"A Mill Should Be Built Thereon": An Early History of the Todmorden Mills

Description

115 pages
Contains Photos, Maps, Bibliography, Index
$16.95
ISBN 0-920474-89-6
DDC 971.3'541

Year

1995

Contributor

Reviewed by Chris Raible

Chris Raible is the author of Muddy York Mud: Scandal and Scurrility in
Upper Canada.

Review

The history of Ontario’s first 150 years could well be written as a
history of the province’s mills. As saw mills turned logs into lumber
and grist mills turned grain into food, matter was turned into money.
Farming areas flourished when settlers had access to mills, and the
mills became the focal points of the first communities. Later, more
specialized mills powered machinery of manufacture and, in the process,
produced the first urban areas. Each mill had its own development, its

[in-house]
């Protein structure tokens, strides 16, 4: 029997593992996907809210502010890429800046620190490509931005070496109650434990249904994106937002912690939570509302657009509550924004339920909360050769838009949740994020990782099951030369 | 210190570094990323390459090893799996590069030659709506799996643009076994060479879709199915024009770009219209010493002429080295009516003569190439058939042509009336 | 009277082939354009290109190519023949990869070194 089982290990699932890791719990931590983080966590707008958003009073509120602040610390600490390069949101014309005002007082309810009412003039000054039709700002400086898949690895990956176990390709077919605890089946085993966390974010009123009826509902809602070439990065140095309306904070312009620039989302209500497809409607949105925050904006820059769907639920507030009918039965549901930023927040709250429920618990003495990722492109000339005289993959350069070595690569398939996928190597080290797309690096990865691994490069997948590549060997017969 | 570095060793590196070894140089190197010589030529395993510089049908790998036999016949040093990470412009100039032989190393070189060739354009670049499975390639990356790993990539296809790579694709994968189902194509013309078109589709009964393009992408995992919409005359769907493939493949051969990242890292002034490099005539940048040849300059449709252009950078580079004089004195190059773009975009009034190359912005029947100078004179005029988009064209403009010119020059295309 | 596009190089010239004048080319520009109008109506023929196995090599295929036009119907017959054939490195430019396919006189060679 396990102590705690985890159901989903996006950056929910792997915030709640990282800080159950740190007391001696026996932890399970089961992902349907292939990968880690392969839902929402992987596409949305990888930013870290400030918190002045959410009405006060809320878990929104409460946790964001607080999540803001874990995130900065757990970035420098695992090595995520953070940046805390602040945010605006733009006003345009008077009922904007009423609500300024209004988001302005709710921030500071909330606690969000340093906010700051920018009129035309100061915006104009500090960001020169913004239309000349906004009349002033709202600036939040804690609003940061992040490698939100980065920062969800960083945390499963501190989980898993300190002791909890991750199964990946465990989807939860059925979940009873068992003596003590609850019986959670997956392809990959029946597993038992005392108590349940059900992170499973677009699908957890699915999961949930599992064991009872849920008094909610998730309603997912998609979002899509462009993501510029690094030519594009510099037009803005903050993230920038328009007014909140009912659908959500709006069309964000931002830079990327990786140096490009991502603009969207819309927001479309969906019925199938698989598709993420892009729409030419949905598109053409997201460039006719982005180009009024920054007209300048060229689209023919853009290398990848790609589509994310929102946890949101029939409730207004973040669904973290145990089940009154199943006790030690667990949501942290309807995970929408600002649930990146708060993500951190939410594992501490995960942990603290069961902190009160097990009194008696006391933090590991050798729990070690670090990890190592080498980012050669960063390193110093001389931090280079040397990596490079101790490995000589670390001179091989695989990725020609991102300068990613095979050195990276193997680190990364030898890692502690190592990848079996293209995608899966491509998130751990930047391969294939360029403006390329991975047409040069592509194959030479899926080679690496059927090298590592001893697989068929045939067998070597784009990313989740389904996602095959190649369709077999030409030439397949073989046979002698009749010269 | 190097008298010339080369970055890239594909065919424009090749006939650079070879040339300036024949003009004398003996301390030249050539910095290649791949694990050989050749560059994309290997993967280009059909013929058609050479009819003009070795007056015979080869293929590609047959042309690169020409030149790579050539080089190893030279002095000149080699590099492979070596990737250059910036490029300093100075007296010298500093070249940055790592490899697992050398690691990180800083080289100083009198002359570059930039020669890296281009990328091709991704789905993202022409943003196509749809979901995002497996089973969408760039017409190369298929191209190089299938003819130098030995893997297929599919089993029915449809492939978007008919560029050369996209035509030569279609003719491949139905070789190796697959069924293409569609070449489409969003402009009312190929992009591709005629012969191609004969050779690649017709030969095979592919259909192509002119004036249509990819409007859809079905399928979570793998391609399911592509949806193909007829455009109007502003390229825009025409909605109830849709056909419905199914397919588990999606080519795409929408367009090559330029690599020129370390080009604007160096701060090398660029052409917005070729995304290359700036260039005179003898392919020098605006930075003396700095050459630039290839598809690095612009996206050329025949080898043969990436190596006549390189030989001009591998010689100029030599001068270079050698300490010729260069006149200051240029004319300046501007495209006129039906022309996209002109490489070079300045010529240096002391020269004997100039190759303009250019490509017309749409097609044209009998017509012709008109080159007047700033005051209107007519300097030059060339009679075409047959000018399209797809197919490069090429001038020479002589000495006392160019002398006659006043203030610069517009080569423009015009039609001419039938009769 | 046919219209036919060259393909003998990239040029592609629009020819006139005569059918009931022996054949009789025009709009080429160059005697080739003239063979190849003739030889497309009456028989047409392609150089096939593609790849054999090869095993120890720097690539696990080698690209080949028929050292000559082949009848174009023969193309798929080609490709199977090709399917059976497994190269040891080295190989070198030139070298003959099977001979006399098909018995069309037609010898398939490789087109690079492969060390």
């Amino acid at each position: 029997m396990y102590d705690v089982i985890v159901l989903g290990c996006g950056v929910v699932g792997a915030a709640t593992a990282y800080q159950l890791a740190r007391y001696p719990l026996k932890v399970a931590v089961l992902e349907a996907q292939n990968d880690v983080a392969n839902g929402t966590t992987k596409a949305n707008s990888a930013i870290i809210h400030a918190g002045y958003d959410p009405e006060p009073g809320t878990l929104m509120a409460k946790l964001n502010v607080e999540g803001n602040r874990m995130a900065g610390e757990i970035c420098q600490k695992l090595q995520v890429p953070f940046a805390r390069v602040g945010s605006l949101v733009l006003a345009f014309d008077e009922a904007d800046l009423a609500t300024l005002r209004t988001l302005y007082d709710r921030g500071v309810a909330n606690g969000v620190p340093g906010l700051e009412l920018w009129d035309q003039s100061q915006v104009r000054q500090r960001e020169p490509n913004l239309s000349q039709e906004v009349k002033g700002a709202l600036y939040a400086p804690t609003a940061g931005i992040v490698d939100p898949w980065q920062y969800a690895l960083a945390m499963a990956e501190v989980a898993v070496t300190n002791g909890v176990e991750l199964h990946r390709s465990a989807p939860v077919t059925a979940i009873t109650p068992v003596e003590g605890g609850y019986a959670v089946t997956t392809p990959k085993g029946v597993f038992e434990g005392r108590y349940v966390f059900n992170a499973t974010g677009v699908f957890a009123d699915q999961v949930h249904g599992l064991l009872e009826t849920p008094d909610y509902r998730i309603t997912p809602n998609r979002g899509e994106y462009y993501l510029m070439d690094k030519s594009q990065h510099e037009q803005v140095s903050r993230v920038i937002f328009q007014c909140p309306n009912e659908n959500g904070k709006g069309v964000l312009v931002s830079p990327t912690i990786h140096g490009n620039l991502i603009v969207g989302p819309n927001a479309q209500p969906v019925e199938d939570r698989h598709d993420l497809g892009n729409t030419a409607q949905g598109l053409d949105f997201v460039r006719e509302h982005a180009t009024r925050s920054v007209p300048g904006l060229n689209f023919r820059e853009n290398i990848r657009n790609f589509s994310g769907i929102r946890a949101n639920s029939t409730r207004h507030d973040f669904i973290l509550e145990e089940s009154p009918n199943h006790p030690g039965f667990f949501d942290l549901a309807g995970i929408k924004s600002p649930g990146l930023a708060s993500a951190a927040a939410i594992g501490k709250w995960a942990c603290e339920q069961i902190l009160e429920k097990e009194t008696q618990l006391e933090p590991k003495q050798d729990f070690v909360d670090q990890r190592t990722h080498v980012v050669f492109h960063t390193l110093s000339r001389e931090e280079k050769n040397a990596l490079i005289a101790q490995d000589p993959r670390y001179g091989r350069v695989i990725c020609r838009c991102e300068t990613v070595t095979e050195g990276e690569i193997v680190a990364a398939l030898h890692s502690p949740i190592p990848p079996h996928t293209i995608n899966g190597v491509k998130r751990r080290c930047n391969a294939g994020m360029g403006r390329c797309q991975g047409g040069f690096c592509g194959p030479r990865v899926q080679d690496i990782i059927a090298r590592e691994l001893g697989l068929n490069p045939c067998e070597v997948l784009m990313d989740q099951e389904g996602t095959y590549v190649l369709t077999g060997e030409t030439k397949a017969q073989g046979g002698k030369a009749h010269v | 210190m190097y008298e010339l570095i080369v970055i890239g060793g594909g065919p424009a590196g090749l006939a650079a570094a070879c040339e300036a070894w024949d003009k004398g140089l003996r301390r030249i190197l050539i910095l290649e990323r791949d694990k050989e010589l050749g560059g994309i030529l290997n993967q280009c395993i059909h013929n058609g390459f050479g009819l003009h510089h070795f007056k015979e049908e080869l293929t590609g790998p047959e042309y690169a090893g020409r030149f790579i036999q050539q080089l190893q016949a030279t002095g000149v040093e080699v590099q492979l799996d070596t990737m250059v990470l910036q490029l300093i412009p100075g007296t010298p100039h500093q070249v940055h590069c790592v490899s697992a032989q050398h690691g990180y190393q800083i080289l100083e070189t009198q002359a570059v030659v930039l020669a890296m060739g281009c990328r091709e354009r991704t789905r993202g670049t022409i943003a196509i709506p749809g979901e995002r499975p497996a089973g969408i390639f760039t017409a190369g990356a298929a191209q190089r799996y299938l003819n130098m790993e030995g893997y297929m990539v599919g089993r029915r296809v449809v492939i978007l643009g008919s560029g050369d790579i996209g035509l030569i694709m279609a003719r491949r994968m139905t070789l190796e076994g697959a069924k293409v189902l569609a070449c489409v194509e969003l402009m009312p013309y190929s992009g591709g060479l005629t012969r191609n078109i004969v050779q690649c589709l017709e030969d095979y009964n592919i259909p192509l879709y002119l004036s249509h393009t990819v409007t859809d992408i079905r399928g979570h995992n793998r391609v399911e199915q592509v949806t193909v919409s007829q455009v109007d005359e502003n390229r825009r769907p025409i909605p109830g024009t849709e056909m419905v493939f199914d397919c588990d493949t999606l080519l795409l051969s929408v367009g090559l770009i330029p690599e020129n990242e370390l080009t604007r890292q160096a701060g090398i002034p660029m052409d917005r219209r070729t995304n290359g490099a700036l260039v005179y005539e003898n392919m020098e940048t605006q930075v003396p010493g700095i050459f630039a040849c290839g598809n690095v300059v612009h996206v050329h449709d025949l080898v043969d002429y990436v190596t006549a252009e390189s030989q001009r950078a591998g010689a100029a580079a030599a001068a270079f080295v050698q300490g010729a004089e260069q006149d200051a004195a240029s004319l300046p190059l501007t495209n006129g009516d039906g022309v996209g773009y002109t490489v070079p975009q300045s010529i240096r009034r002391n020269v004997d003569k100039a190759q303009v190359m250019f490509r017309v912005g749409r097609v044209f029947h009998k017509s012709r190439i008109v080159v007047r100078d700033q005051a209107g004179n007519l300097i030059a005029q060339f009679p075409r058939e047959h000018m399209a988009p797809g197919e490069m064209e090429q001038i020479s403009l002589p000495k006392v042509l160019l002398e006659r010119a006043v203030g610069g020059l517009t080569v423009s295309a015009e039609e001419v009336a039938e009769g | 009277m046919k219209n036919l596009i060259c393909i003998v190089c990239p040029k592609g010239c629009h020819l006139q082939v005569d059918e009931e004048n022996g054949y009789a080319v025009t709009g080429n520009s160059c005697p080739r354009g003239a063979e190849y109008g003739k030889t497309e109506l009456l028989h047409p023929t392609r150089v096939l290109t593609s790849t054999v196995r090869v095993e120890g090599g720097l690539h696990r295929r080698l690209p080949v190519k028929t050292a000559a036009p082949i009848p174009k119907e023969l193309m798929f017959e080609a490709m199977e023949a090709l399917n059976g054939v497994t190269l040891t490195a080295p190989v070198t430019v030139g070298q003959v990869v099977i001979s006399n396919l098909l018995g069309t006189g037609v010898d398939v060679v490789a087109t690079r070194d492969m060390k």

own unique history.

This is the story of one such mill or, more accurately, of one cluster
of mills. Established on the Don River in the earliest years of the town
of York, the Todmorden Mills evolved to become one of Toronto’s
essential industries. The chronology of its early development is also
the tale of three early families—the Skinners, Helliwells, and
Eastwoods—and their struggles, rivalries, successes, and frustrations.
They left behind an incomplete trail of family papers and business
records, but fortunately there was enough material to enable the author
of this sensitive and unpretentious volume to trace the growth of a
commercial enterprise as well as to provide a glimpse into the larger
world of provincial political turmoil and urban social change.

Today, the Todmorden Mills functions as a museum publicly operated by
the borough of East York. It is known to many Torontonians only as a
tall brick chimney that adjoins the Don Valley Parkway. Thanks to
Eleanor Darke—and to the East York Historical Society—its importance
can now be better understood and appreciated.

Citation

Darke, Eleanor., “"A Mill Should Be Built Thereon": An Early History of the Todmorden Mills,” Canadian Book Review Annual Online, accessed May 21, 2024, https://cbra.library.utoronto.ca/items/show/1845.